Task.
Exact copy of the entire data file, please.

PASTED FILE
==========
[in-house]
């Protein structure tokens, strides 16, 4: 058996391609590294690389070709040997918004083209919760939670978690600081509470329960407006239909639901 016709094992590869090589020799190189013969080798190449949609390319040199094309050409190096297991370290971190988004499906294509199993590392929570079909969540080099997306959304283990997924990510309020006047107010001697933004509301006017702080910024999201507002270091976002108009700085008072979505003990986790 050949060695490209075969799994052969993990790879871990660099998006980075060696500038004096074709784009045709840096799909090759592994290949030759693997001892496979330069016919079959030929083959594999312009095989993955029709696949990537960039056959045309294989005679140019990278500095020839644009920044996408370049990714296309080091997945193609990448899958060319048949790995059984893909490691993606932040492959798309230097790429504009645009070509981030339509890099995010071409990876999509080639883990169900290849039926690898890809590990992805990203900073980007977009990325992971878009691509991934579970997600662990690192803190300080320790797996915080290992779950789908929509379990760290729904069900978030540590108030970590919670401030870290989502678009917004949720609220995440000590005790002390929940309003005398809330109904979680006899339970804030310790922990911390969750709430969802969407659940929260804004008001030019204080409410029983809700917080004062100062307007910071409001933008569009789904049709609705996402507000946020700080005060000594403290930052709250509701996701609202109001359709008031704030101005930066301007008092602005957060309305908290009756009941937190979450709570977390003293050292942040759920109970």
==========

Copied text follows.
[in-house]
């Protein structure tokens, strides 16, 4: 058996391609590294690389070709040997918004083209919760939670978690600081509470329960407006239909639901 016709094992590869090589020799190189013969080798190449949609390319040199094309050409190096297991370290971190988004499906294509199993590392929570079909969540080099997306959304283990997924990510309020006047107010001697933004509301006017702080910024999201507002270091976002108009700085008072979505003990986790 050949060695490209075969799994052969993990790879871990660099998006980075060696500038004096074709784009045709840096799909090759592994290949030759693997001892496979330069016919079959030929083959594999312009095989993955029709696949990537960039056959045309294989005679140019990278500095020839644009920044996408370049990714296309080091997945193609990448899958060319048949790995059984893909490691993606932040492959798309230097790429504009645009070509981030339509890099995010071409990876999509080639883990169900290849039926690898890809590990992805990203900073980007977009990325992971878009691509991934579970997600662990690192803190300080320790797996915080290992779950789908929509379990760290729904069900978030540590108030970590919670401030870290989502678009917004949720609220995440000590005790002390929940309003005398809330109904979680006899339970804030310790922990911390969750709430969802969407659940929260804004008001030019204080409410029983809700917080004062100062307007910071409001933008569009789904049709609705996402507000946020700080005060000594403290930052709250509701996701609202109001359709008031704030101005930066301007008092602005957060309305908290009756009941937190979450709570977390003293050292942040759920109970």